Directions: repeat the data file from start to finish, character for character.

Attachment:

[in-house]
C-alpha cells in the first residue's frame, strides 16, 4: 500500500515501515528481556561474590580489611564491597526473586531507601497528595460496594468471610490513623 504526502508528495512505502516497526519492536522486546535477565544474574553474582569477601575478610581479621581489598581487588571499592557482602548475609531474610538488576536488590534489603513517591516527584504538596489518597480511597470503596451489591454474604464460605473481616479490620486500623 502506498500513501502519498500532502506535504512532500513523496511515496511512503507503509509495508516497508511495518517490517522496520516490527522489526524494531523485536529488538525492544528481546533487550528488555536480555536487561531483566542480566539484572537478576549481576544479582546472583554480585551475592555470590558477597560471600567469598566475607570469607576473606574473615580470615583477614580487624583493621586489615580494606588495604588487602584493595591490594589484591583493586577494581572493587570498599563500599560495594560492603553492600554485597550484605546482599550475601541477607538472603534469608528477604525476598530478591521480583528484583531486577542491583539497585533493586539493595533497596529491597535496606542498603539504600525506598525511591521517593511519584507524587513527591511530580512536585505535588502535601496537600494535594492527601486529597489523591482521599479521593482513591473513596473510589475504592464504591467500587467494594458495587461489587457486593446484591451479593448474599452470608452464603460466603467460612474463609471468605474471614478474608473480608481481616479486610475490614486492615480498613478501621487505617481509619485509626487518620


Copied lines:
[in-house]
C-alpha cells in the first residue's frame, strides 16, 4: 500500500515501515528481556561474590580489611564491597526473586531507601497528595460496594468471610490513623 504526502508528495512505502516497526519492536522486546535477565544474574553474582569477601575478610581479621581489598581487588571499592557482602548475609531474610538488576536488590534489603513517591516527584504538596489518597480511597470503596451489591454474604464460605473481616479490620486500623 502506498500513501502519498500532502506535504512532500513523496511515496511512503507503509509495508516497508511495518517490517522496520516490527522489526524494531523485536529488538525492544528481546533487550528488555536480555536487561531483566542480566539484572537478576549481576544479582546472583554480585551475592555470590558477597560471600567469598566475607570469607576473606574473615580470615583477614580487624583493621586489615580494606588495604588487602584493595591490594589484591583493586577494581572493587570498599563500599560495594560492603553492600554485597550484605546482599550475601541477607538472603534469608528477604525476598530478591521480583528484583531486577542491583539497585533493586539493595533497596529491597535496606542498603539504600525506598525511591521517593511519584507524587513527591511530580512536585505535588502535601496537600494535594492527601486529597489523591482521599479521593482513591473513596473510589475504592464504591467500587467494594458495587461489587457486593446484591451479593448474599452470608452464603460466603467460612474463609471468605474471614478474608473480608481481616479486610475490614486492615480498613478501621487505617481509619485509626487518620